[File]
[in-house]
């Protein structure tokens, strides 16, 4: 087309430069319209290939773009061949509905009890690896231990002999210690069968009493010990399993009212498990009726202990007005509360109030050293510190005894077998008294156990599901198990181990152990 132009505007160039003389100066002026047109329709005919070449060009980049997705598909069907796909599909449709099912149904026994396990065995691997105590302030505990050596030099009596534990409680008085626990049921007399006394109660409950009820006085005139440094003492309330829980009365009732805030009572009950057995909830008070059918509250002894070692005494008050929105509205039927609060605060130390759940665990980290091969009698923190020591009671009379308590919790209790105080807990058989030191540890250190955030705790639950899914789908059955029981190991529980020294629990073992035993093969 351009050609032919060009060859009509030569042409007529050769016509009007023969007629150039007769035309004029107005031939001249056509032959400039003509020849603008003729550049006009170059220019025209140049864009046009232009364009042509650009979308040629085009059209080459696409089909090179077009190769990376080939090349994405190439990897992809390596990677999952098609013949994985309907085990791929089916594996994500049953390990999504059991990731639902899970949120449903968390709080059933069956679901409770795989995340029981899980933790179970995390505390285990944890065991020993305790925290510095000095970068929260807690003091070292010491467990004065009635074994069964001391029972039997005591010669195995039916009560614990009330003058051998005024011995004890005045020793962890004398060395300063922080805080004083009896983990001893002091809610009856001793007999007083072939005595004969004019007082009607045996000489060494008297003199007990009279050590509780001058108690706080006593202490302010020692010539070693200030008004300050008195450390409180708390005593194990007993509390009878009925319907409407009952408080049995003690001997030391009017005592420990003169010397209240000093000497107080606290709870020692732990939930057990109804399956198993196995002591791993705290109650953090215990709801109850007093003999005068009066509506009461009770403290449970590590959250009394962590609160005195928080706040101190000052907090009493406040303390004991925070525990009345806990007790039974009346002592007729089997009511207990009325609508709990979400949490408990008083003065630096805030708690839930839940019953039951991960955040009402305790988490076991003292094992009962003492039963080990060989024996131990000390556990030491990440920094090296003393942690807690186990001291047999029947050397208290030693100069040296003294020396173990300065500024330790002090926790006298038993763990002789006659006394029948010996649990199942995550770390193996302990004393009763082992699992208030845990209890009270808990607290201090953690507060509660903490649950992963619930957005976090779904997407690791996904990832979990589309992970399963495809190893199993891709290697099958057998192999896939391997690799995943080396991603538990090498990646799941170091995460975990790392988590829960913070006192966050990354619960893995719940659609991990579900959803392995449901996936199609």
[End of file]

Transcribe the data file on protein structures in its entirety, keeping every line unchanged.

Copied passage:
[in-house]
């Protein structure tokens, strides 16, 4: 087309430069319209290939773009061949509905009890690896231990002999210690069968009493010990399993009212498990009726202990007005509360109030050293510190005894077998008294156990599901198990181990152990 132009505007160039003389100066002026047109329709005919070449060009980049997705598909069907796909599909449709099912149904026994396990065995691997105590302030505990050596030099009596534990409680008085626990049921007399006394109660409950009820006085005139440094003492309330829980009365009732805030009572009950057995909830008070059918509250002894070692005494008050929105509205039927609060605060130390759940665990980290091969009698923190020591009671009379308590919790209790105080807990058989030191540890250190955030705790639950899914789908059955029981190991529980020294629990073992035993093969 351009050609032919060009060859009509030569042409007529050769016509009007023969007629150039007769035309004029107005031939001249056509032959400039003509020849603008003729550049006009170059220019025209140049864009046009232009364009042509650009979308040629085009059209080459696409089909090179077009190769990376080939090349994405190439990897992809390596990677999952098609013949994985309907085990791929089916594996994500049953390990999504059991990731639902899970949120449903968390709080059933069956679901409770795989995340029981899980933790179970995390505390285990944890065991020993305790925290510095000095970068929260807690003091070292010491467990004065009635074994069964001391029972039997005591010669195995039916009560614990009330003058051998005024011995004890005045020793962890004398060395300063922080805080004083009896983990001893002091809610009856001793007999007083072939005595004969004019007082009607045996000489060494008297003199007990009279050590509780001058108690706080006593202490302010020692010539070693200030008004300050008195450390409180708390005593194990007993509390009878009925319907409407009952408080049995003690001997030391009017005592420990003169010397209240000093000497107080606290709870020692732990939930057990109804399956198993196995002591791993705290109650953090215990709801109850007093003999005068009066509506009461009770403290449970590590959250009394962590609160005195928080706040101190000052907090009493406040303390004991925070525990009345806990007790039974009346002592007729089997009511207990009325609508709990979400949490408990008083003065630096805030708690839930839940019953039951991960955040009402305790988490076991003292094992009962003492039963080990060989024996131990000390556990030491990440920094090296003393942690807690186990001291047999029947050397208290030693100069040296003294020396173990300065500024330790002090926790006298038993763990002789006659006394029948010996649990199942995550770390193996302990004393009763082992699992208030845990209890009270808990607290201090953690507060509660903490649950992963619930957005976090779904997407690791996904990832979990589309992970399963495809190893199993891709290697099958057998192999896939391997690799995943080396991603538990090498990646799941170091995460975990790392988590829960913070006192966050990354619960893995719940659609991990579900959803392995449901996936199609």